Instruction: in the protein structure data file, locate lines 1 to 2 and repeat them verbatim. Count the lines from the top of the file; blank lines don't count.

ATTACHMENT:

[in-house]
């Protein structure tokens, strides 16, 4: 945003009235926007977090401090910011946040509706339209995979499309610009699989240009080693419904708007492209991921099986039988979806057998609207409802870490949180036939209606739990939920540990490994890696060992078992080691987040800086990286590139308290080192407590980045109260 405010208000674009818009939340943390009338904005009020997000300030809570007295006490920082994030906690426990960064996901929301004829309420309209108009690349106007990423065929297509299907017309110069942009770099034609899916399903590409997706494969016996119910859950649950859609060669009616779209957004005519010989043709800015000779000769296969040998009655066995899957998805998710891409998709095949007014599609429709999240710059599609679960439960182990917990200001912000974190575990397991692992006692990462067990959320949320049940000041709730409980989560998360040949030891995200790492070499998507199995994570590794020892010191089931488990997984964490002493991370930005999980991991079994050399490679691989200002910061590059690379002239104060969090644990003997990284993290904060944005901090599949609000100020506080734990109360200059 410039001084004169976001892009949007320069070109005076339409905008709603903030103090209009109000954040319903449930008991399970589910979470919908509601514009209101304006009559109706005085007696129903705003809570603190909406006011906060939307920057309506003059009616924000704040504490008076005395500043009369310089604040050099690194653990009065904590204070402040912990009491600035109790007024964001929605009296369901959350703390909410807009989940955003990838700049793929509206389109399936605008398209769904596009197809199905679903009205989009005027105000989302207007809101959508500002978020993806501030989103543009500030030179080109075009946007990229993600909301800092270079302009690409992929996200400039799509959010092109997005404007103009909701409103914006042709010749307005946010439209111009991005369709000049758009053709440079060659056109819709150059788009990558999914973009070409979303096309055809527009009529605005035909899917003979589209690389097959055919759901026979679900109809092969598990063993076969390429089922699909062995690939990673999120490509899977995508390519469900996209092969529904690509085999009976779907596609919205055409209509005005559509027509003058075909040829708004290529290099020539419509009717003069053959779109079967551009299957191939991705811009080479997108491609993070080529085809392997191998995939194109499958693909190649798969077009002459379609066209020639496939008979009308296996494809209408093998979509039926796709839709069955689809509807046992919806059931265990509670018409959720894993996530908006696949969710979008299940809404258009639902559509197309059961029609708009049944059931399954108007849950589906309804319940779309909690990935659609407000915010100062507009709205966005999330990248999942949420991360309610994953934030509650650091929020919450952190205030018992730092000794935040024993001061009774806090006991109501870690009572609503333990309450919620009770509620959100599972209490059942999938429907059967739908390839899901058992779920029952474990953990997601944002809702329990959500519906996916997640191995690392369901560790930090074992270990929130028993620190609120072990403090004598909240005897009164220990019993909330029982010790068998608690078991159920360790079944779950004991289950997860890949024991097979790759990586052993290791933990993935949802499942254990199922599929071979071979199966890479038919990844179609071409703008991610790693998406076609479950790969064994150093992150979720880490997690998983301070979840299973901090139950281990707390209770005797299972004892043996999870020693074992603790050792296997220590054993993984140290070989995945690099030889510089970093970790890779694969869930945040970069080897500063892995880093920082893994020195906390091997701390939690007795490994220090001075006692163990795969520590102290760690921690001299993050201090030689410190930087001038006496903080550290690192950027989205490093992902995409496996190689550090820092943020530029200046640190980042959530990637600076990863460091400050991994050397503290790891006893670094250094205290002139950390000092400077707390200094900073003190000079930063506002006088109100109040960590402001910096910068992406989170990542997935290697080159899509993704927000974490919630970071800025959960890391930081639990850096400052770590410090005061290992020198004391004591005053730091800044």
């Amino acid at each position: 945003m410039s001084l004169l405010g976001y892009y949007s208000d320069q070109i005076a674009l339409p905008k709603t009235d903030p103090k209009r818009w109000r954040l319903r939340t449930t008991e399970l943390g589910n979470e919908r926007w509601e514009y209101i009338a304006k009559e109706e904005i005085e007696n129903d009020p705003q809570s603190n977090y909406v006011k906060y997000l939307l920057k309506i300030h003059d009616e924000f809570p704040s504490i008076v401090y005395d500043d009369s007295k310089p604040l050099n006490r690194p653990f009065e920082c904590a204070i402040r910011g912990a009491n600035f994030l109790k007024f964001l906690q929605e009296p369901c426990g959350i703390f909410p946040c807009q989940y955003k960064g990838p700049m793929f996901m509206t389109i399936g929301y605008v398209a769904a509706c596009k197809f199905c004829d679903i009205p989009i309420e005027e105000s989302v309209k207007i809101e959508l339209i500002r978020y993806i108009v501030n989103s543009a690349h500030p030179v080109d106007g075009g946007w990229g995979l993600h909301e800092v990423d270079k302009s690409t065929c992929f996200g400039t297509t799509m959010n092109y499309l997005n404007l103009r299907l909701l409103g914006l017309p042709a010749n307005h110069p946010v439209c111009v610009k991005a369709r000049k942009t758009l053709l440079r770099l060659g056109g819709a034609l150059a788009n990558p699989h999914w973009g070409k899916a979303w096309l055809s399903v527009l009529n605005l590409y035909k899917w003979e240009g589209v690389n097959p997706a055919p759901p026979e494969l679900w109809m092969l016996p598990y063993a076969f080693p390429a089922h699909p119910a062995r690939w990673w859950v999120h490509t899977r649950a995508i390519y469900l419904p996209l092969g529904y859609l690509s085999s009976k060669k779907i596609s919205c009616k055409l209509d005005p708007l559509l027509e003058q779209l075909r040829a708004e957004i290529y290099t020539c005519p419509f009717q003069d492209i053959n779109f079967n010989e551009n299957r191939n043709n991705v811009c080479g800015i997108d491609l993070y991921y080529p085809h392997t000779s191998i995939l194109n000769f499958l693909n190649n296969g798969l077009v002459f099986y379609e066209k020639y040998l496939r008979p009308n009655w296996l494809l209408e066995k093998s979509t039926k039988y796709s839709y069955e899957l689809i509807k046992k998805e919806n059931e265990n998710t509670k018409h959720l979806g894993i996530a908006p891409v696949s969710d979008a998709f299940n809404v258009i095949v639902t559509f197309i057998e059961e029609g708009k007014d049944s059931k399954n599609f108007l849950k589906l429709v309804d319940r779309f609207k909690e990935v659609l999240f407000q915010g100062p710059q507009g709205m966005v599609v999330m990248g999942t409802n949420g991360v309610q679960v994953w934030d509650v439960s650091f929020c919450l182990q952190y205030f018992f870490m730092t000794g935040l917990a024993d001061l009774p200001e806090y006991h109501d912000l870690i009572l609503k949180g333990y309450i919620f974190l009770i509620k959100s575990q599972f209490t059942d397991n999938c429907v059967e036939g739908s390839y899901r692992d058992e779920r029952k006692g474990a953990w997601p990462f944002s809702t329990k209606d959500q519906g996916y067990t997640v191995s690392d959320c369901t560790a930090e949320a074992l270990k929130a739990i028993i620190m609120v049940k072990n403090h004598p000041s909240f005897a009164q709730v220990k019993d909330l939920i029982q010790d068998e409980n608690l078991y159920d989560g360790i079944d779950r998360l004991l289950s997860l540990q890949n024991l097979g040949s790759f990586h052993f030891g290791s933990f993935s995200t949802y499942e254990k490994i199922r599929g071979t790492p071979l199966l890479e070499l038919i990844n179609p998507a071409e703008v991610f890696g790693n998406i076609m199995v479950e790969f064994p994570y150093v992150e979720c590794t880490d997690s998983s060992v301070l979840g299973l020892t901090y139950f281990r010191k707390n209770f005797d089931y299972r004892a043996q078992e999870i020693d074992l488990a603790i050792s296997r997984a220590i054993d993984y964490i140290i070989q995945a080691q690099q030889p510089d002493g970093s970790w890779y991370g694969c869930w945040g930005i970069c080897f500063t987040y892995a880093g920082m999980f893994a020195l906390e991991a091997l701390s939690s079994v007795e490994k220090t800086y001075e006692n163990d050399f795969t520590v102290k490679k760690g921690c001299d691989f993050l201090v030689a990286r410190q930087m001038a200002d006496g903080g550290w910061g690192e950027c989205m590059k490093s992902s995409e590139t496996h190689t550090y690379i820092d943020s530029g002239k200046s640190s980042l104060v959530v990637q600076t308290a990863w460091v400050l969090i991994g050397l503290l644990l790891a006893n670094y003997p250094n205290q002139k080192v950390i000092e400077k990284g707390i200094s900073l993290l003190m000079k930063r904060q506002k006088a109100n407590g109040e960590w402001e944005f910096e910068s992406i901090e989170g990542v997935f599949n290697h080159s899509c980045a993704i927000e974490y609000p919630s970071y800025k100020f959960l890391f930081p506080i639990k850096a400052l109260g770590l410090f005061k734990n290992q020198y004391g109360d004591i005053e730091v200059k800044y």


[in-house]
């Protein structure tokens, strides 16, 4: 945003009235926007977090401090910011946040509706339209995979499309610009699989240009080693419904708007492209991921099986039988979806057998609207409802870490949180036939209606739990939920540990490994890696060992078992080691987040800086990286590139308290080192407590980045109260 405010208000674009818009939340943390009338904005009020997000300030809570007295006490920082994030906690426990960064996901929301004829309420309209108009690349106007990423065929297509299907017309110069942009770099034609899916399903590409997706494969016996119910859950649950859609060669009616779209957004005519010989043709800015000779000769296969040998009655066995899957998805998710891409998709095949007014599609429709999240710059599609679960439960182990917990200001912000974190575990397991692992006692990462067990959320949320049940000041709730409980989560998360040949030891995200790492070499998507199995994570590794020892010191089931488990997984964490002493991370930005999980991991079994050399490679691989200002910061590059690379002239104060969090644990003997990284993290904060944005901090599949609000100020506080734990109360200059 410039001084004169976001892009949007320069070109005076339409905008709603903030103090209009109000954040319903449930008991399970589910979470919908509601514009209101304006009559109706005085007696129903705003809570603190909406006011906060939307920057309506003059009616924000704040504490008076005395500043009369310089604040050099690194653990009065904590204070402040912990009491600035109790007024964001929605009296369901959350703390909410807009989940955003990838700049793929509206389109399936605008398209769904596009197809199905679903009205989009005027105000989302207007809101959508500002978020993806501030989103543009500030030179080109075009946007990229993600909301800092270079302009690409992929996200400039799509959010092109997005404007103009909701409103914006042709010749307005946010439209111009991005369709000049758009053709440079060659056109819709150059788009990558999914973009070409979303096309055809527009009529605005035909899917003979589209690389097959055919759901026979679900109809092969598990063993076969390429089922699909062995690939990673999120490509899977995508390519469900996209092969529904690509085999009976779907596609919205055409209509005005559509027509003058075909040829708004290529290099020539419509009717003069053959779109079967551009299957191939991705811009080479997108491609993070080529085809392997191998995939194109499958693909190649798969077009002459379609066209020639496939008979009308296996494809209408093998979509039926796709839709069955689809509807046992919806059931265990509670018409959720894993996530908006696949969710979008299940809404258009639902559509197309059961029609708009049944059931399954108007849950589906309804319940779309909690990935659609407000915010100062507009709205966005999330990248999942949420991360309610994953934030509650650091929020919450952190205030018992730092000794935040024993001061009774806090006991109501870690009572609503333990309450919620009770509620959100599972209490059942999938429907059967739908390839899901058992779920029952474990953990997601944002809702329990959500519906996916997640191995690392369901560790930090074992270990929130028993620190609120072990403090004598909240005897009164220990019993909330029982010790068998608690078991159920360790079944779950004991289950997860890949024991097979790759990586052993290791933990993935949802499942254990199922599929071979071979199966890479038919990844179609071409703008991610790693998406076609479950790969064994150093992150979720880490997690998983301070979840299973901090139950281990707390209770005797299972004892043996999870020693074992603790050792296997220590054993993984140290070989995945690099030889510089970093970790890779694969869930945040970069080897500063892995880093920082893994020195906390091997701390939690007795490994220090001075006692163990795969520590102290760690921690001299993050201090030689410190930087001038006496903080550290690192950027989205490093992902995409496996190689550090820092943020530029200046640190980042959530990637600076990863460091400050991994050397503290790891006893670094250094205290002139950390000092400077707390200094900073003190000079930063506002006088109100109040960590402001910096910068992406989170990542997935290697080159899509993704927000974490919630970071800025959960890391930081639990850096400052770590410090005061290992020198004391004591005053730091800044």